For more detailed information about the CAP procedural framework and timetable, see the document CAP Summary of Procedure – January 2021.
How can I embrace Conflict Avoidance Process in my processes?
RISC have developed a sample clause, prepared by RICS, which can be adopted (or adapted) by parties who wish to include in their contracts a Conflict Avoidance Process to help manage and resolve emerging disputes. Parties may also utilise this clause to help them manage and dispose of legacy disputes.
As part of FIS commitment to signing the common assessment pledge, FIS is working with other industry bodies to request that similar clauses are included in standard industry contracts.
What are the Key benefits of the Conflict Avoidance Process?
- CAP supports a collaborative working culture by promoting open and honest communications between parties to a contract, especially when problems arise.
- CAP enables parties to identify possible disputes early so as to mitigate risks and protect their commercial relationships and business reputations
- CAP encourages compromise, where possible, and helps to avoid matters escalating into formal dispute resolution procedures such as adjudication, arbitration or litigation
- CAP provides all parties with objective information and guidance from an impartial professional, who is highly credible and experienced in the subject matter on which the parties have a disagreement.
- Differences can be settled quickly by people who are engaged in the delivery of the contract, without the need for substantive input from lawyers.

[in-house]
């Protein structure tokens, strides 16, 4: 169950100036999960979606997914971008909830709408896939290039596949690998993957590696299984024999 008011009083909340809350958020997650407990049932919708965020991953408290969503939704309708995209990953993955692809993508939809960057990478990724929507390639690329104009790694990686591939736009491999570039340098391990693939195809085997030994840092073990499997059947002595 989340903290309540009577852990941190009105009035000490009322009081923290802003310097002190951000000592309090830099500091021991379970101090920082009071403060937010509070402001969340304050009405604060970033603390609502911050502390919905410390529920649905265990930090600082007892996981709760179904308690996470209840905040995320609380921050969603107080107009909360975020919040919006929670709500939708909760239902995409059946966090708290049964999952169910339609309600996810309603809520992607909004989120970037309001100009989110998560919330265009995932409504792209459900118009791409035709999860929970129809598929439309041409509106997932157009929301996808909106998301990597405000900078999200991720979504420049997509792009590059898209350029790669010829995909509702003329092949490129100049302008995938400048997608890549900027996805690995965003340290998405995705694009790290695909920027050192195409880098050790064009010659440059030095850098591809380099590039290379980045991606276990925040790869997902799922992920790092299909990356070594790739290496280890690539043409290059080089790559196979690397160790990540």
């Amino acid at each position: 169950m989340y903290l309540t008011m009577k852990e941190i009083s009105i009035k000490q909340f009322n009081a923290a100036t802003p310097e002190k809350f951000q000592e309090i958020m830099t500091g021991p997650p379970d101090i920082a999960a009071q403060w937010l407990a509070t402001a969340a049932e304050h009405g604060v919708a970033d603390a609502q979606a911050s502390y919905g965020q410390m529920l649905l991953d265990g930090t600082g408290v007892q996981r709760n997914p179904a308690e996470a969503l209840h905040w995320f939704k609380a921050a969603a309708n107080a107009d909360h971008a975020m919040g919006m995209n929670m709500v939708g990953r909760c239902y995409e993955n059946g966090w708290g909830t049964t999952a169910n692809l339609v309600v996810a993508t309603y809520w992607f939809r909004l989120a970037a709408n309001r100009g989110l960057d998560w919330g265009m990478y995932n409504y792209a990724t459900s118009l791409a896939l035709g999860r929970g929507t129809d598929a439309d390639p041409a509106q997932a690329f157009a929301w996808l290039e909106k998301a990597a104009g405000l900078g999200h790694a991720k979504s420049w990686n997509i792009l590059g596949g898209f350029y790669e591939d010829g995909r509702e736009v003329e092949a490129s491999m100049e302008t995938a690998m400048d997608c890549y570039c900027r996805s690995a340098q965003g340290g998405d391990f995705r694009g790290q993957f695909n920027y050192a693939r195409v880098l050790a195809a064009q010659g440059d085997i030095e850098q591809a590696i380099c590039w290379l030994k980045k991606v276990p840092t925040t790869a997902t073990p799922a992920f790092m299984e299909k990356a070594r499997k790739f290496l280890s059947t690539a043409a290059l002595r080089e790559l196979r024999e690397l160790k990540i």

- CAP recommendations are not binding on parties, unless the parties have previously agreed they should be. Recommendations are fully reasoned out and give parties a clear indication as to what the outcome might be if the disagreement ends up being adjudicated, arbitrated or litigated.
- The parties can agree that, where CAP recommendations are not accepted by one party, then that party would be required to provide full reasons for not doing so. This can help focus parties’ on using the CAP recommendations as the basis for an agreed settlement.
Fees and costs
- Parties do not pay for the setting up and maintenance of the RICS list of CAP Professionals
- Parties do not pay for nominations made by RICS from the list of CAP Professionals. (DRS will recoup its administrative costs as a percentage of a nominated CAP Professional’s fee)
- Each party pays their own costs incurred in taking a matter through CAP.
- Each party pays half of the CAP Professional’s fees and expenses, unless they agree otherwise.
- The fees charged by a CAP Professional on a particular contract are normally charged at an hourly rate, which is agreed beforehand between RICS and the contracting parties.
- More on the RICS Conflict Avoidance Process
- More on the RICS Conflict Avoidance Pledge
- Construction Leadership Council Endorses the Conflict Avoidance Pledge
- Government Guidelines on Conflict Avoidance